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A Lesson On Engaging With Your Students in Small Group

Small group leaders, your role in a student's life is invaluable. Check out this lesson from an SGL on the importance of sitting with your group to engage more deeply with them.
Engaging Students in Small Group

The Lessons I Learned From Sitting With My Students

It was a cold, rainy November night in Georgia.

This, my friends, is a rarity in the South. Cold weather that early in the season really throws us for a loop down here. Add a little rain, and basically, we don’t want to go outside for any reason at all. Between the bitter chill in the air and the wet roads adding time to the post-work commute, Atlanta is basically a disaster on cold, rainy nights. 


On this particular night, I was headed to church where I serve as a small group leader in the college ministry. I was coming straight from work, no time to get home, no time to take a break, no time to shake off the stress of the day. With the traffic, the weather, the workload, the stress, and the whole thing of just being a human trying to make it through a manic Monday, it was the perfect recipe for choosing to stay home. 


But as any small group leader knows, that’s really not the best option. If our students are willing to make the effort to show up, then the least we can do is shake it off and do the same.


So, I made my way to the church that night, planning to head straight to the balcony to get a seat away from the crowd. As one of our church’s fastest growing programs, the college ministry is short on space. To accommodate for more students, they often ask us leaders and volunteers to watch the large group gathering from the balcony. Truth be told, it’s kind of a nice way for us to catch our breath before diving into leading our groups once the message is done. 


That particular night, I arrived to find a change in plans. As we were hosting a Thanksgiving meal for the students that night, the room was set up with round table and chairs rather than the typical rows of seats. Each group was assigned a table where we could eat and listen to the message together… leaders included.


I’m going to be really honest here and admit that I wasn’t thrilled at this turn of events. Not because I don’t love my girls, but honestly, because I was spent. The thought of having to jump right into small group before I got even a second to myself felt like a lot that night.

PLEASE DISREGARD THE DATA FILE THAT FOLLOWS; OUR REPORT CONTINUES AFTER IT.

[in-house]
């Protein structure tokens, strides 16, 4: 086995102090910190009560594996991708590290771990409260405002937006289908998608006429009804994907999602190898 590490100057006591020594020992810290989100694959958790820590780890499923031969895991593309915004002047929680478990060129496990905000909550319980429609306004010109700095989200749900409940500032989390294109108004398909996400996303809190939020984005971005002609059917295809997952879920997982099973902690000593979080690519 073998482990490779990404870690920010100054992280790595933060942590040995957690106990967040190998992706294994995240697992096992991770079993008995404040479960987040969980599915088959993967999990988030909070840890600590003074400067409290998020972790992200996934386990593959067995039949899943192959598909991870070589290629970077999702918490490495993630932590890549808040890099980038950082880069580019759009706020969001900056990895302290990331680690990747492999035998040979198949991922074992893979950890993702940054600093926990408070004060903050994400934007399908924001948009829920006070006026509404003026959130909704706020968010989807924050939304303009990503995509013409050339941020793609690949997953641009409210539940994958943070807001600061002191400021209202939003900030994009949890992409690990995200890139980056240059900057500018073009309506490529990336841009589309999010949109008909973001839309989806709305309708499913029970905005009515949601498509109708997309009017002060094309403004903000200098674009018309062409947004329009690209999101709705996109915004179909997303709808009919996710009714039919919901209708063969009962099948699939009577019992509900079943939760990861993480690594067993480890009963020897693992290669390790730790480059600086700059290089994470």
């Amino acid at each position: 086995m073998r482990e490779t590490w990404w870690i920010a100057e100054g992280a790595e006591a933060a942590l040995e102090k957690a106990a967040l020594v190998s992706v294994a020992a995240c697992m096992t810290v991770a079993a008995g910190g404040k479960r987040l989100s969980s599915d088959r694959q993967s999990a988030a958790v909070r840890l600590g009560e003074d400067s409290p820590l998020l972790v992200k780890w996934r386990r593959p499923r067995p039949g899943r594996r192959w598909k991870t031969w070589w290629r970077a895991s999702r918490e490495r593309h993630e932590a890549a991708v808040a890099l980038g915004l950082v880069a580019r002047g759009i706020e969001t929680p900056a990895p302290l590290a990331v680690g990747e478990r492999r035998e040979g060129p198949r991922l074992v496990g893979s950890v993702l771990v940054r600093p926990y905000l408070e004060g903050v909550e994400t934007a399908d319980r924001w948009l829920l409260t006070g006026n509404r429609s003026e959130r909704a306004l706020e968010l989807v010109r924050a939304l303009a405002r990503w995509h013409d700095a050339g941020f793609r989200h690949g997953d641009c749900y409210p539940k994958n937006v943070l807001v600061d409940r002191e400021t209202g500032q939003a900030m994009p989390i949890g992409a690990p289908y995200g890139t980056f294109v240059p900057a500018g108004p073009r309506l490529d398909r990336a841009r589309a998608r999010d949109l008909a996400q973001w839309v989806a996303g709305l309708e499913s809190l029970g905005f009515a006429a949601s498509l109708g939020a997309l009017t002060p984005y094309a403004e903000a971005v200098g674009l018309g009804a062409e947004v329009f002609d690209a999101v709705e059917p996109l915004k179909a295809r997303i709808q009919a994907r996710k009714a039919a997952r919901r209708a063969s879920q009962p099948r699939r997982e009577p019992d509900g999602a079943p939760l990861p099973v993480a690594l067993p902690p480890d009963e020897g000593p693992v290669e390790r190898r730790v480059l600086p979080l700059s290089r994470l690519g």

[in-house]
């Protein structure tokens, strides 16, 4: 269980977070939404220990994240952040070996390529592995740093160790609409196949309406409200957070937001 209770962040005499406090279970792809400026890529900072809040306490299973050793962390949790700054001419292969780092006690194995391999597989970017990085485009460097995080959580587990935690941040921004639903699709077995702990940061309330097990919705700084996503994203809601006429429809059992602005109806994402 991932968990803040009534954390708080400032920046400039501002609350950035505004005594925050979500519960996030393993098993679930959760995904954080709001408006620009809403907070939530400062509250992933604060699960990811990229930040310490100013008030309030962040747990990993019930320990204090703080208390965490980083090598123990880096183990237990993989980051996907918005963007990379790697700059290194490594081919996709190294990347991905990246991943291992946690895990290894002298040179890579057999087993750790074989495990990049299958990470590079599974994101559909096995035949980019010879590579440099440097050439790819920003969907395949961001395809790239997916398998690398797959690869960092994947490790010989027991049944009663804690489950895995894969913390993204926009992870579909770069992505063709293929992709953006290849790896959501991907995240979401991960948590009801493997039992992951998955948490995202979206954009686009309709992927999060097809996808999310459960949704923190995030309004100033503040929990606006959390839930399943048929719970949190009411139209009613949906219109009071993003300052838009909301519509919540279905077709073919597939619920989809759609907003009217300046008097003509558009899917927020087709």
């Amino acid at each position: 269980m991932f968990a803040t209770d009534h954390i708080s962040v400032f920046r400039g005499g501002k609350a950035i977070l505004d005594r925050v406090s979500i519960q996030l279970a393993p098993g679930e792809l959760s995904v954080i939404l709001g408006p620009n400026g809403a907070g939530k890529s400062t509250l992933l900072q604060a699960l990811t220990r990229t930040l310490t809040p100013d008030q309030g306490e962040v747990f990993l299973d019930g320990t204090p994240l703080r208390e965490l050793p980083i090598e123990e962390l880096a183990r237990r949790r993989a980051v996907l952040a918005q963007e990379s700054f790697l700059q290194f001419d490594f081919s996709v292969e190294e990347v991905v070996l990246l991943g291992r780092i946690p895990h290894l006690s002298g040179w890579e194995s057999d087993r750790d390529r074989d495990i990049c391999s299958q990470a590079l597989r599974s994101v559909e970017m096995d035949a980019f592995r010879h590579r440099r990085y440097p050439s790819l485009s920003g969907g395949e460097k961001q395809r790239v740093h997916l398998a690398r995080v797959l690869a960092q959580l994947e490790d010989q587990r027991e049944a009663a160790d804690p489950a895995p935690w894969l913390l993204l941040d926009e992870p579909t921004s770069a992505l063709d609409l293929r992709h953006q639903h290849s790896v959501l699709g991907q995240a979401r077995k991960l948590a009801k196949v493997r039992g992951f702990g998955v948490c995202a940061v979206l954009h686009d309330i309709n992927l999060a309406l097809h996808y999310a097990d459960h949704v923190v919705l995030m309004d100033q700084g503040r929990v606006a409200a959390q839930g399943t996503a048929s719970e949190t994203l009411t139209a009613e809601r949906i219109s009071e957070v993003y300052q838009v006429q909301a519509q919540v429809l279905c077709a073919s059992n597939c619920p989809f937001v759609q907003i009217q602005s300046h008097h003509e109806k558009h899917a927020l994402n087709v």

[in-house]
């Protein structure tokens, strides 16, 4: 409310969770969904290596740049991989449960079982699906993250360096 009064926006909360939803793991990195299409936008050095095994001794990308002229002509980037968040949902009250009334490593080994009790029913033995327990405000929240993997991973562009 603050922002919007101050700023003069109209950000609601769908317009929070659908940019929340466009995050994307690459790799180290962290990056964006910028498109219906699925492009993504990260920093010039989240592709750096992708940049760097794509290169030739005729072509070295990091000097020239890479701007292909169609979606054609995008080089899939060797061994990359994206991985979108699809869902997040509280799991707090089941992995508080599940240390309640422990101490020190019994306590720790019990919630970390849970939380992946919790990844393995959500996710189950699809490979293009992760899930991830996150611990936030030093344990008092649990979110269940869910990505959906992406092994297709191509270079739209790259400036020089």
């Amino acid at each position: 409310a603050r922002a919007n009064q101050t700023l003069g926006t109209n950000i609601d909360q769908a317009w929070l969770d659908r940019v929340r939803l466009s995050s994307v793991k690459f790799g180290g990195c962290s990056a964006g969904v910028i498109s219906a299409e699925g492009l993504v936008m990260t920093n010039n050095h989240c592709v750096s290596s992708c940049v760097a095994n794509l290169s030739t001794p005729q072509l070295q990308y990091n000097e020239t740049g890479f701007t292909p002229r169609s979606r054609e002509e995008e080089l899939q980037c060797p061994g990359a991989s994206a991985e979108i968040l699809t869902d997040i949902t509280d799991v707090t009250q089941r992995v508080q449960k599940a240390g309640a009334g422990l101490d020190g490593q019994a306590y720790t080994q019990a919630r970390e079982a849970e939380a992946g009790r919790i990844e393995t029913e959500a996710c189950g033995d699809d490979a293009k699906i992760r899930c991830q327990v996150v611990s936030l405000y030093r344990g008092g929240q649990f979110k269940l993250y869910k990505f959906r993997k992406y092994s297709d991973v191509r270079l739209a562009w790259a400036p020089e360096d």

Maybe you can relate. 


At Orange Students, we’ve been integrating small group time into our message, large group gathering, and beyond in our curriculum this year. And, we know that doing that requires more of you as a small group leader. It requires you to not just show up and sit with your group, but to lead the conversation, engage in the message with them, participate in the experience pieces, and of course, do a little crowd control during large group. This approach asks small group leaders to give a little more than they would in the space of just a small group time and that isn’t always easy. 


Believe me, I was right there with you that Monday night. Seated around the table with my small group as the lights went down and the service started, I had to make a choice. I could tune out and focus on myself for the duration of the service or I could lean in and take advantage of the extra time in proximity to my girls. 


I’m so glad I chose the latter.  


I took my eyes off of myself and put them on my students… literally. I saw them engage with the service in an up close and personal way. I was able to see which parts of the message were resonating with them in real time. I paid attention to who wrote down notes during which portions of the talk. I watched their body language to see when they responded physically to what they heard, sometimes to show they were moved or in agreement and other times to show they were confused or uncomfortable. I could see them respond to worship in their own ways. 


That proximity to them gave me real-time, real-life feedback from my students without me having to ask a single question. And it helped me lead the conversation in a different way that night. I could focus on the questions I thought resonated most with them based on what I observed during the message. I could guide them to talk about their reactions and responses because I saw them up close. I could even give feedback to the leadership in our ministry about what really landed with my students because I was close enough to see it myself. 


I was tempted to see sitting with my students that night as an inconvenience—an intrusion on the time I really needed to myself. I’m so glad I didn’t let my mind stay there. Because if I had, I would’ve missed an opportunity to really see them. To really engage with them. To really experience how God was speaking to them individually. 


So, learn from my mistake, small group leaders. Even when it’s hard, even when it’s inconvenient, even when you’re overwhelmed…


Trust me, you don’t want to miss the chance to meet your students where they are.  


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